I’ll start with a confession: I have no idea how the concept of “greenwashing” was generated, a concept that condenses the accusation made by environmentalists to companies and institutions that, through marketing and public relations campaigns, want to convince everyone that they have environmental concerns and that they act accordingly, with products and services with a low environmental impact, but what they do is just to pretend it while they continue to work and produce as if they don’t care at all about the environmental impact.
It is a concept that works quite well but that could work better if rethought: the reason is that the verb “wash” has positive connotations. That is, when you wash something, you leave it “clean”, which is not far from environmental goals: “clean” nature. Seen from this point of view, the use of the concept of “washing” can leave the subjective and unconscious impression that, in spite of everything, it is not bad that companies make this effort of appearance, because at least they strive to be “clean”.
But the truth is the opposite: they are no “cleaner”, not even a little, but they get dirtier, because they add a layer of appearance to all their activity and all their public image. To connote this, other much more suitable linguistic formulas can be used: the easiest is perhaps that of “painting“, so that “greenwashing” could be replaced by “painted green” or “greenpainting”, which can become an equally effective social media label: #GreenPainting.
In fact, shortly after I finished writing these lines I found two news items on the internet that literally use the visual idea of “painting green” accompanying the hashtag #greenwashing:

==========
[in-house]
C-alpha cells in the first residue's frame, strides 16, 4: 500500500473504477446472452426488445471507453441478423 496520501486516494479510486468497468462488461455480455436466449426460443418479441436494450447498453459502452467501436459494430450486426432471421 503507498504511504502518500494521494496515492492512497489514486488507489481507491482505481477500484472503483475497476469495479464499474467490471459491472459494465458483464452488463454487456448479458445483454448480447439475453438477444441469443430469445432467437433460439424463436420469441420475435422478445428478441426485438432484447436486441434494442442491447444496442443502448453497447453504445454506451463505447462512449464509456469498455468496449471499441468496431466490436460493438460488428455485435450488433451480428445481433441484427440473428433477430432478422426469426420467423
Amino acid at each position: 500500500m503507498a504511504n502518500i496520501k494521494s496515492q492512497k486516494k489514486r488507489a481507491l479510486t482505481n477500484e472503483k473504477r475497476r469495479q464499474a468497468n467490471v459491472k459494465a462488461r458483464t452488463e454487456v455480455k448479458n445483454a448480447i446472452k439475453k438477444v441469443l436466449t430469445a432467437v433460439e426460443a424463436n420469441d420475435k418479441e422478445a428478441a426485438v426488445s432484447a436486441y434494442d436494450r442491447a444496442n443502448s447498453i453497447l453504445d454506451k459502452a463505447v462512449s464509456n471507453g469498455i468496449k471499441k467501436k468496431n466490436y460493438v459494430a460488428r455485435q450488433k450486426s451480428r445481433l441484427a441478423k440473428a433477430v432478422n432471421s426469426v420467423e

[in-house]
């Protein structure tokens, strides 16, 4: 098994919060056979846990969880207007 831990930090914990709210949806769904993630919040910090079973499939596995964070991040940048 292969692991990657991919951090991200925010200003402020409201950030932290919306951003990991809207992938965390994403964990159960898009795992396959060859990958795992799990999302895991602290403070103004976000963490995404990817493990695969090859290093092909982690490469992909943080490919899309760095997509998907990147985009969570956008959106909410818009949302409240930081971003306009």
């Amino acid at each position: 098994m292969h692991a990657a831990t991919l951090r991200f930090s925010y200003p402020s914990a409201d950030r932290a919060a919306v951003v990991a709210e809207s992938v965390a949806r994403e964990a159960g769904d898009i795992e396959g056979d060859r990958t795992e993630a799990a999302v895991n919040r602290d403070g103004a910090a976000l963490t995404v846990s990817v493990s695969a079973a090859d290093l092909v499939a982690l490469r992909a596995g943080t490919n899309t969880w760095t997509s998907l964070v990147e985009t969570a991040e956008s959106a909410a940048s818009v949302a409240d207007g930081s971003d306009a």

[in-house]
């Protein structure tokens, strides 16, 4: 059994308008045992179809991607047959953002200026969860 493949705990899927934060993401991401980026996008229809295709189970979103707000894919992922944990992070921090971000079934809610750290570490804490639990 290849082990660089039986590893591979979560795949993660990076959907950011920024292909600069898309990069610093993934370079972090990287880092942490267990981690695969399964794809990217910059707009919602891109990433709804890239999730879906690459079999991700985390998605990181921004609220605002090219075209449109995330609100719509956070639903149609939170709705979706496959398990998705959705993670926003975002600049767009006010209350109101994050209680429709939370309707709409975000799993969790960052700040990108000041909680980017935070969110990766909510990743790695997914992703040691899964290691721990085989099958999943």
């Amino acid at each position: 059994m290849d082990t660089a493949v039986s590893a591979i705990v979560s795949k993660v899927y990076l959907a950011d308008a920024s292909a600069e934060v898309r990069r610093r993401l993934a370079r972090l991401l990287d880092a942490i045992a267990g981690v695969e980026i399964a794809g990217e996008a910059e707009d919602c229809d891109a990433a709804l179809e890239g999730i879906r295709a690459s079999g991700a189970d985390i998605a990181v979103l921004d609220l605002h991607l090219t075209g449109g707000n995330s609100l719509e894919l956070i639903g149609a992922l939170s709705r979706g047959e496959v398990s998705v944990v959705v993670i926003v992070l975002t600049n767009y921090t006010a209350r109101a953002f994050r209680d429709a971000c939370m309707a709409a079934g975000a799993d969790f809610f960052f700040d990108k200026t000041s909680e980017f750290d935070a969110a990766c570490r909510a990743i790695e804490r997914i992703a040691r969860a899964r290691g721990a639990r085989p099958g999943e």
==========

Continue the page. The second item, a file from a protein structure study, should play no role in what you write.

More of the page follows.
And the other formula that comes to mind that may also be ideal is “make up“: these companies and institutions put on “make up” to look “environmentally friendly“, and hide their “environmental dirt” under a public layer to pretend “cleanliness”, but only pretend it. In this case, the formulation would also be a very optimal concept: “green make up“, and on social media can be formulated with the hashtag #GreenMakeUp.
Both formulas provide “dirty” connotations to those who are considered to use these public relations and advertising techniques, which can help generate more rejection and more pressure, which is what entities that use the concept of “greenwashing” are looking for. In addition, the change from one concept to another will give extra visibility to environmental organizations, which will have the opportunity to be present in public space to explain it.
All in all, what I am proposing here is a relatively easy action to take that can have a very high impact in terms of perception.
Josep Maria Camps Collet